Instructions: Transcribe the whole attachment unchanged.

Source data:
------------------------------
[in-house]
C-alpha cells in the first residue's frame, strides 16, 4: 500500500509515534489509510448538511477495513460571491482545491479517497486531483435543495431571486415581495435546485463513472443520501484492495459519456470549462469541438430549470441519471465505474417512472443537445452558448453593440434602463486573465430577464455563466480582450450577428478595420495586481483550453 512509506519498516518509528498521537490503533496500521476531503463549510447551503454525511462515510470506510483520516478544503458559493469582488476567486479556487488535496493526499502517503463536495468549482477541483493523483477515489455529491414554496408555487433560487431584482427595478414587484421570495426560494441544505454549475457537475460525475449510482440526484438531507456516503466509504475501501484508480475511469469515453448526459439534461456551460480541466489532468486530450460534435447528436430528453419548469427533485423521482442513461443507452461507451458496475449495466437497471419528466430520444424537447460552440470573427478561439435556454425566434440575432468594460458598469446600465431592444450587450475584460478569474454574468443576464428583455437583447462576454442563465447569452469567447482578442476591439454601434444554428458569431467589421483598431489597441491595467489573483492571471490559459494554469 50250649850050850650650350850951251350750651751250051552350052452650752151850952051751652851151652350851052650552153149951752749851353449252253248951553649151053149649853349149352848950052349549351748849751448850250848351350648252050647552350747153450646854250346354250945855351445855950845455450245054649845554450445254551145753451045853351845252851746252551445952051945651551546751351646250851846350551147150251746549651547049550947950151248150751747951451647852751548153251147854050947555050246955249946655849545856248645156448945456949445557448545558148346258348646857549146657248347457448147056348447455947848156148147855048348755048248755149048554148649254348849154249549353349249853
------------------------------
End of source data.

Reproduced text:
[in-house]
C-alpha cells in the first residue's frame, strides 16, 4: 500500500509515534489509510448538511477495513460571491482545491479517497486531483435543495431571486415581495435546485463513472443520501484492495459519456470549462469541438430549470441519471465505474417512472443537445452558448453593440434602463486573465430577464455563466480582450450577428478595420495586481483550453 512509506519498516518509528498521537490503533496500521476531503463549510447551503454525511462515510470506510483520516478544503458559493469582488476567486479556487488535496493526499502517503463536495468549482477541483493523483477515489455529491414554496408555487433560487431584482427595478414587484421570495426560494441544505454549475457537475460525475449510482440526484438531507456516503466509504475501501484508480475511469469515453448526459439534461456551460480541466489532468486530450460534435447528436430528453419548469427533485423521482442513461443507452461507451458496475449495466437497471419528466430520444424537447460552440470573427478561439435556454425566434440575432468594460458598469446600465431592444450587450475584460478569474454574468443576464428583455437583447462576454442563465447569452469567447482578442476591439454601434444554428458569431467589421483598431489597441491595467489573483492571471490559459494554469 50250649850050850650650350850951251350750651751250051552350052452650752151850952051751652851151652350851052650552153149951752749851353449252253248951553649151053149649853349149352848950052349549351748849751448850250848351350648252050647552350747153450646854250346354250945855351445855950845455450245054649845554450445254551145753451045853351845252851746252551445952051945651551546751351646250851846350551147150251746549651547049550947950151248150751747951451647852751548153251147854050947555050246955249946655849545856248645156448945456949445557448545558148346258348646857549146657248347457448147056348447455947848156148147855048348755048248755149048554148649254348849154249549353349249853